WR Edell Shepherd catches a punt on the Bucs' brand new practice fields
As the Tampa Bay Buccaneers took the field Monday for the first official practice at their newly-constructed, state-of-the-art training facility, they couldn't help but be preoccupied by its stark contrast to One Buccaneer Place.
Maybe that massive change had something to do with what would prove to be a less than satisfying field session. If so, that is an effect Head Coach Jon Gruden is confident will be very short-lived.
"Yeah, there's no question they're excited about the facility – I hope they're more excited about the next game that we have," said Gruden, who on Sunday lauded the new complex effusively but by Monday had turned his laser-like focus back to Xs and Os.
"We've got to get over the buzz of the new facility," he said. "But everybody's excited, genuinely so and rightfully so. What we've got to do is we've got to concentrate on our football and take advantage of this facility at the same time. There are going to be some distractions here I'm sure the first day or so just to get familiarized with what all there is in here and where to go. This is shocking to some degree. I think once the shock treatment gets over we'll be alright."
That shock Gruden referred to is the product of a 145,155-square-foot facility – a complex more than three times the size of One Buc Place, the Buccaneers' previous facility since 1976 and one affectionately – and not entirely inaccurately – termed "The Woodshed" by Gruden. The new facility boasts three practice fields, a 7,000-square-foot locker room, a 16,000-square-foot weight room, team meeting rooms equipped with the latest television and video technology and a lavish players' lounge.
Those advantages, everyone agrees, will lead to a better product on the football field. Just not on Monday morning, apparently.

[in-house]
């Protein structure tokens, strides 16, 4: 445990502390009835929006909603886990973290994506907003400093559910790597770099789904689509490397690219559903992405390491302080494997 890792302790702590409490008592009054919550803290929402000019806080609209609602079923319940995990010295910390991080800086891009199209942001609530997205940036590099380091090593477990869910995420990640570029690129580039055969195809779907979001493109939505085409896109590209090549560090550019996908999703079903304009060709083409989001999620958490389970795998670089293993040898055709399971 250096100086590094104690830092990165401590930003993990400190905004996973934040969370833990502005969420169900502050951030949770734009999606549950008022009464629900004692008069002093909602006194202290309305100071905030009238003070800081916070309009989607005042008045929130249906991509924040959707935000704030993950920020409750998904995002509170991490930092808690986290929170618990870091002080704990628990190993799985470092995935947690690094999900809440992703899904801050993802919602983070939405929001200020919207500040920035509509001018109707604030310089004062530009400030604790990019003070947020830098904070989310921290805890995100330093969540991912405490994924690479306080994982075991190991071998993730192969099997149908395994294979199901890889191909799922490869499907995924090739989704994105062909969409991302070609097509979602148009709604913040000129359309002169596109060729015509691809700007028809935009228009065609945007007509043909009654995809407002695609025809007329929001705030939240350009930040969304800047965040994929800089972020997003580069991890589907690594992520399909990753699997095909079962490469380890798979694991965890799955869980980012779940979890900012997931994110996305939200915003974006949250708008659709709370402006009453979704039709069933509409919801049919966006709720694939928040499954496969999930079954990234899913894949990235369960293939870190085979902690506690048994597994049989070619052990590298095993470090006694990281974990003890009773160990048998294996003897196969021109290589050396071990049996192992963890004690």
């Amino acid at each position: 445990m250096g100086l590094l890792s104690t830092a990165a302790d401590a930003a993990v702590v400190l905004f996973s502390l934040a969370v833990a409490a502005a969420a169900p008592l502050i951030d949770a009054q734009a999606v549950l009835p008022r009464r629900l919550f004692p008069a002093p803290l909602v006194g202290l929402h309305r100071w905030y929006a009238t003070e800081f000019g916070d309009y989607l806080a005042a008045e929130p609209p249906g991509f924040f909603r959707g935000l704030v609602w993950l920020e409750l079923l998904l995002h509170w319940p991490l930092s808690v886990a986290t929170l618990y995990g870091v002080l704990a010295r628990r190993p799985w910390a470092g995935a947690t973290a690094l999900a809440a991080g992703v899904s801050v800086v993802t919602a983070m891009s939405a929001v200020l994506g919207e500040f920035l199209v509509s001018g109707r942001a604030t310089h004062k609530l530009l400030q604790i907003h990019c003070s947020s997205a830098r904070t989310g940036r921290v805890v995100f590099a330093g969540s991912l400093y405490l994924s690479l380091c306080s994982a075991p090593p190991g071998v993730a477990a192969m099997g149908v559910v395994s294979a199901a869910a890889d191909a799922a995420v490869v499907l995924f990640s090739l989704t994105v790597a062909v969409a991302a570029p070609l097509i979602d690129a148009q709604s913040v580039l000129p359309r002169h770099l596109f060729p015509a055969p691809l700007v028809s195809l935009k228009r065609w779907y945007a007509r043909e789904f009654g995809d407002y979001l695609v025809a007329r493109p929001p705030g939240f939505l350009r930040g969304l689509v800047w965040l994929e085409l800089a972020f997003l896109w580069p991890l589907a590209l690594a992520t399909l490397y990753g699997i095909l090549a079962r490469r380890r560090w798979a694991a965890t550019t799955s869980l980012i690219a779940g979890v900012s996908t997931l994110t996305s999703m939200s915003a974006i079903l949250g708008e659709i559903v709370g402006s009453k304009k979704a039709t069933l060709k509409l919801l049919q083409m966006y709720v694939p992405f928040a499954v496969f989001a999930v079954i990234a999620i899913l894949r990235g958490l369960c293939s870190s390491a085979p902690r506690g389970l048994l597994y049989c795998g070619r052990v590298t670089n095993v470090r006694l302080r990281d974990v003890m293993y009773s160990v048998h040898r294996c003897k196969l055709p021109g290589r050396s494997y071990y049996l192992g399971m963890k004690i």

"Well, you know, it wasn't as good as I had hoped," Gruden said. "Offensively, we were not very sharp today. That's about all I can say."
Such an effect was not entirely unanticipated by Buccaneers management, and not necessarily the result of new-facility shock. Still, to protect against any hangover from the move, the Bucs made a point of getting into the facility in mid-August, not mid-September.
"I think that has to do with breaking training camp," said General Manager Bruce Allen. "Historically, when you break training camp you throw yourself out of a rhythm.
"A year ago, we thought the best time to come in would be right when we broke camp, so we could get acclimated to the new facility before the season started. Fortunately, with all the great work of the construction people we were able to do it right on time."
- Linebacker Marquis Cooper, who was injured on the first play of Saturday night's game, practiced Monday.
- Offensive guard Toniu Fonoti (wrist) practiced Monday.
- Running back Derek Watson, who has missed the team's first two preseason games, is still questionable, but Gruden said he hopes to see Watson in action Saturday against the Jacksonville Jaguars.
- Offensive tackle Torrin Tucker did not practice Monday.
- Linebacker Antoine Cash should return to practice later this week and play in Saturday's game, Gruden said.
More from Coach Gruden
On if players who are concerned about getting released are hoping other teams are watching them: "That's part of the agreement. If we bring you to the football team in April and you make it through the entire offseason program like some of these guys did, you're going to get a chance to play in the games. You weren't brought in here as part of our 80 for any other reason than to compete. If you do your job, you come to work, you're productive in the offseason program and training camp, you're going to have the right to play. We've done a good job if anything of substituting. Everybody's had a chance to play to some degree and some guys I'm sure have got a lot more playing time than maybe they envisioned."
On if he keeps tabs on the players who leave and end up elsewhere: "Oh yeah. We certainly try to help guys who we can't keep, or try to help guys hook on with other teams. Some of these guys we'll try to get back on our practice squad if possible. We want to see these guys have productive careers. There's a human side to everybody, Jiminy Christmas. We want to try to keep the guys who we think are the best fit for this year's football team and at the same time, there are going to be some tough calls."
On how Sean Mahan fared in his start on Saturday: "He did a good job. He was victimized on the holding call on the third-down play, but he showed athleticism, made some good calls in there for us and did some good things. It's a competitive situation, to say the least."